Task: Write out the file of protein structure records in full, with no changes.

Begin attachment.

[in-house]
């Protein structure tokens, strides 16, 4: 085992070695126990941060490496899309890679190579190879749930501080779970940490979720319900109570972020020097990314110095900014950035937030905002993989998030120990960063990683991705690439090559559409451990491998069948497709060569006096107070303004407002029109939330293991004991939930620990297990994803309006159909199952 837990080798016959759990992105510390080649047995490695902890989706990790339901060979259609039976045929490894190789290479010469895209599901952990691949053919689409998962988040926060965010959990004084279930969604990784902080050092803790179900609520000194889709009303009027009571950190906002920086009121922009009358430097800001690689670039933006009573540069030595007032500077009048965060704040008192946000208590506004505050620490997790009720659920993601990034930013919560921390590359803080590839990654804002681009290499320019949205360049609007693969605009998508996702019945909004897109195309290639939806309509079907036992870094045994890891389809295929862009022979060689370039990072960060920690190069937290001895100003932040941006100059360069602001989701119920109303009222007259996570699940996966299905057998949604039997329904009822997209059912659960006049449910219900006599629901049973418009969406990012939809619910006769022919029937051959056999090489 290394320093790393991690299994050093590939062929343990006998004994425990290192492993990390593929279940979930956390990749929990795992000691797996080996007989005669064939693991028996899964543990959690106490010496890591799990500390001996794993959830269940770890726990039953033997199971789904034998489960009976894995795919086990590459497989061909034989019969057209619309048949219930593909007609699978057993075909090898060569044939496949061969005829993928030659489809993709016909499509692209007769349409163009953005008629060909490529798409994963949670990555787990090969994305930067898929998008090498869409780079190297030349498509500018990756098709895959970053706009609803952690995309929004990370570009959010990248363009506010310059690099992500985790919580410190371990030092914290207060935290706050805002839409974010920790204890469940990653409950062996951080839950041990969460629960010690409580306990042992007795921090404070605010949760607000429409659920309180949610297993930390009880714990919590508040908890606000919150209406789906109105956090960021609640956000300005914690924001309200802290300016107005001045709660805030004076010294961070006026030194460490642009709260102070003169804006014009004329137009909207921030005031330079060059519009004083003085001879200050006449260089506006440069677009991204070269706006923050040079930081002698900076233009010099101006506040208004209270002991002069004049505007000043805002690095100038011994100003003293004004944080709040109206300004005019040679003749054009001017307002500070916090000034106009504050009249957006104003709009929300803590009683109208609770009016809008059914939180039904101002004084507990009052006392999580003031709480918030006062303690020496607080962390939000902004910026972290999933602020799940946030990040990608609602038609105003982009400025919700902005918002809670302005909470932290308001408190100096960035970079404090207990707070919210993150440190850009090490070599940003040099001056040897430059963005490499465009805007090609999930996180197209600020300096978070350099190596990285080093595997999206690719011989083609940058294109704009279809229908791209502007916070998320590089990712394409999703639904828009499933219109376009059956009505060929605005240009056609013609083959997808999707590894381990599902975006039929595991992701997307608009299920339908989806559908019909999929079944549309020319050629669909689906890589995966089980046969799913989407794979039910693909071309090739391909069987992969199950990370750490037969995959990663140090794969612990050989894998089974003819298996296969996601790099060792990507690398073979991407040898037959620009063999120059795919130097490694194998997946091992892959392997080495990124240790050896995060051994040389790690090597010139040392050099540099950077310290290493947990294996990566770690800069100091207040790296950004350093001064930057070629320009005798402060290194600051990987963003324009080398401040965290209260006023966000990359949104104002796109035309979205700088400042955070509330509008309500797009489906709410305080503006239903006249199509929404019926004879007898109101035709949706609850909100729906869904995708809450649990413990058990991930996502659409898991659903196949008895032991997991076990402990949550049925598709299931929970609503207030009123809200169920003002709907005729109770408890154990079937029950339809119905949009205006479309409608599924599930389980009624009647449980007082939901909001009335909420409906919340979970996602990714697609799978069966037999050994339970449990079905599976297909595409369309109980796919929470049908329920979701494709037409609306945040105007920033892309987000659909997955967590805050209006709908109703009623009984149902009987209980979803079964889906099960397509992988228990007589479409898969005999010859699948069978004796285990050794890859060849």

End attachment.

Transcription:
[in-house]
């Protein structure tokens, strides 16, 4: 085992070695126990941060490496899309890679190579190879749930501080779970940490979720319900109570972020020097990314110095900014950035937030905002993989998030120990960063990683991705690439090559559409451990491998069948497709060569006096107070303004407002029109939330293991004991939930620990297990994803309006159909199952 837990080798016959759990992105510390080649047995490695902890989706990790339901060979259609039976045929490894190789290479010469895209599901952990691949053919689409998962988040926060965010959990004084279930969604990784902080050092803790179900609520000194889709009303009027009571950190906002920086009121922009009358430097800001690689670039933006009573540069030595007032500077009048965060704040008192946000208590506004505050620490997790009720659920993601990034930013919560921390590359803080590839990654804002681009290499320019949205360049609007693969605009998508996702019945909004897109195309290639939806309509079907036992870094045994890891389809295929862009022979060689370039990072960060920690190069937290001895100003932040941006100059360069602001989701119920109303009222007259996570699940996966299905057998949604039997329904009822997209059912659960006049449910219900006599629901049973418009969406990012939809619910006769022919029937051959056999090489 290394320093790393991690299994050093590939062929343990006998004994425990290192492993990390593929279940979930956390990749929990795992000691797996080996007989005669064939693991028996899964543990959690106490010496890591799990500390001996794993959830269940770890726990039953033997199971789904034998489960009976894995795919086990590459497989061909034989019969057209619309048949219930593909007609699978057993075909090898060569044939496949061969005829993928030659489809993709016909499509692209007769349409163009953005008629060909490529798409994963949670990555787990090969994305930067898929998008090498869409780079190297030349498509500018990756098709895959970053706009609803952690995309929004990370570009959010990248363009506010310059690099992500985790919580410190371990030092914290207060935290706050805002839409974010920790204890469940990653409950062996951080839950041990969460629960010690409580306990042992007795921090404070605010949760607000429409659920309180949610297993930390009880714990919590508040908890606000919150209406789906109105956090960021609640956000300005914690924001309200802290300016107005001045709660805030004076010294961070006026030194460490642009709260102070003169804006014009004329137009909207921030005031330079060059519009004083003085001879200050006449260089506006440069677009991204070269706006923050040079930081002698900076233009010099101006506040208004209270002991002069004049505007000043805002690095100038011994100003003293004004944080709040109206300004005019040679003749054009001017307002500070916090000034106009504050009249957006104003709009929300803590009683109208609770009016809008059914939180039904101002004084507990009052006392999580003031709480918030006062303690020496607080962390939000902004910026972290999933602020799940946030990040990608609602038609105003982009400025919700902005918002809670302005909470932290308001408190100096960035970079404090207990707070919210993150440190850009090490070599940003040099001056040897430059963005490499465009805007090609999930996180197209600020300096978070350099190596990285080093595997999206690719011989083609940058294109704009279809229908791209502007916070998320590089990712394409999703639904828009499933219109376009059956009505060929605005240009056609013609083959997808999707590894381990599902975006039929595991992701997307608009299920339908989806559908019909999929079944549309020319050629669909689906890589995966089980046969799913989407794979039910693909071309090739391909069987992969199950990370750490037969995959990663140090794969612990050989894998089974003819298996296969996601790099060792990507690398073979991407040898037959620009063999120059795919130097490694194998997946091992892959392997080495990124240790050896995060051994040389790690090597010139040392050099540099950077310290290493947990294996990566770690800069100091207040790296950004350093001064930057070629320009005798402060290194600051990987963003324009080398401040965290209260006023966000990359949104104002796109035309979205700088400042955070509330509008309500797009489906709410305080503006239903006249199509929404019926004879007898109101035709949706609850909100729906869904995708809450649990413990058990991930996502659409898991659903196949008895032991997991076990402990949550049925598709299931929970609503207030009123809200169920003002709907005729109770408890154990079937029950339809119905949009205006479309409608599924599930389980009624009647449980007082939901909001009335909420409906919340979970996602990714697609799978069966037999050994339970449990079905599976297909595409369309109980796919929470049908329920979701494709037409609306945040105007920033892309987000659909997955967590805050209006709908109703009623009984149902009987209980979803079964889906099960397509992988228990007589479409898969005999010859699948069978004796285990050794890859060849």